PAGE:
'We have to look at the problem. Why do we race at 2pm when we could race at 6pm? And maybe we should have shorter races: in the last 10 to 15 laps you have to save the engine. I would prefer to have short, tough races and use the engine for two to three races, not four. I’m unhappy because we've also lost important players like Toyota and BMW, we have lost technology like KERS, and we have lost competitiveness.

'And we need tracks like Monza or Spa, not to race inside the Colisseum or Eiffel Tower. Monte Carlo? One of those is enough! People want to see overtaking. In a very constructive way, Ferrari will show its team spirit as we look ahead.'

What do you make of Schumacher’s comeback?

'For me, it wasn’t good news. We have received a lot from him; he will remain a key person in Ferrari’s history. And he has received a lot from us; he would never have become a worldwide hero without Ferrari. But we wouldn’t have won as much without so good a driver. Maybe I was the person who convinced him to come back. Two days after Felipe’s crash, I said: “Michael, we need you.” He was well tanned, like a retired guy, and for 45 minutes said: “No way.” Then he came out of the room convinced. We organised the first test and he was enthusiastic, but when the car touched the kerb he felt pain. He went to see his doctor and was told he wasn’t allowed to race for three to four months. He was always on my mind but I couldn’t offer him anything, like a third car.'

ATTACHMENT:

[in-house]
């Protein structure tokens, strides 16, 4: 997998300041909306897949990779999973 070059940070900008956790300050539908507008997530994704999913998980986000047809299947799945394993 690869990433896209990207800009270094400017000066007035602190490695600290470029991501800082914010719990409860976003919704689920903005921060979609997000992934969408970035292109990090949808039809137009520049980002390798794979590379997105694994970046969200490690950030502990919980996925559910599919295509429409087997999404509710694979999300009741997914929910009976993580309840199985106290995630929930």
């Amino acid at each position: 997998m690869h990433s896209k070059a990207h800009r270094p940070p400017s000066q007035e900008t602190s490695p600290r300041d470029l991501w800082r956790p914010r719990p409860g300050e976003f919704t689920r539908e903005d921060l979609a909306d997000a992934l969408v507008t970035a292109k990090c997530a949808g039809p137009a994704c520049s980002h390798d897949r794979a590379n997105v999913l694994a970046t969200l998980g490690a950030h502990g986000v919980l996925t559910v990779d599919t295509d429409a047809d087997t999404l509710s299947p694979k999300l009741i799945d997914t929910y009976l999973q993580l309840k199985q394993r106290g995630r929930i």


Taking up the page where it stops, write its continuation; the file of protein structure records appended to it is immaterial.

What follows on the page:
His first season with Mercedes didn’t go as well as he'd hoped. Do you think Michael Schumacher can be a star of the sport again?

'F1 has changed a lot in the last few years. I wouldn’t be surprised if he gets better. But to come back for a big, big hero is always a big risk. If he wins, people will say it’s normal, but if he doesn’t win... I like Michael: together we had a fantastic run. From 1997, except 2005 and last year, we either won the championship or lost it with the last race.

'Schumacher was fantastic but you can’t win a world championship without a fantastic car. The world champion always has the best car, particularly in the last 15 years. You can have Superman but without a great car; a medium driver can win the championship if you have a great car... In the '70s, the driver and car was 50:50. Today it’s 70:30 car and driver. It needs to get back to 50:50.'

>> Click 'Next' to read the final page of CAR's interview with Luca di Montezemolo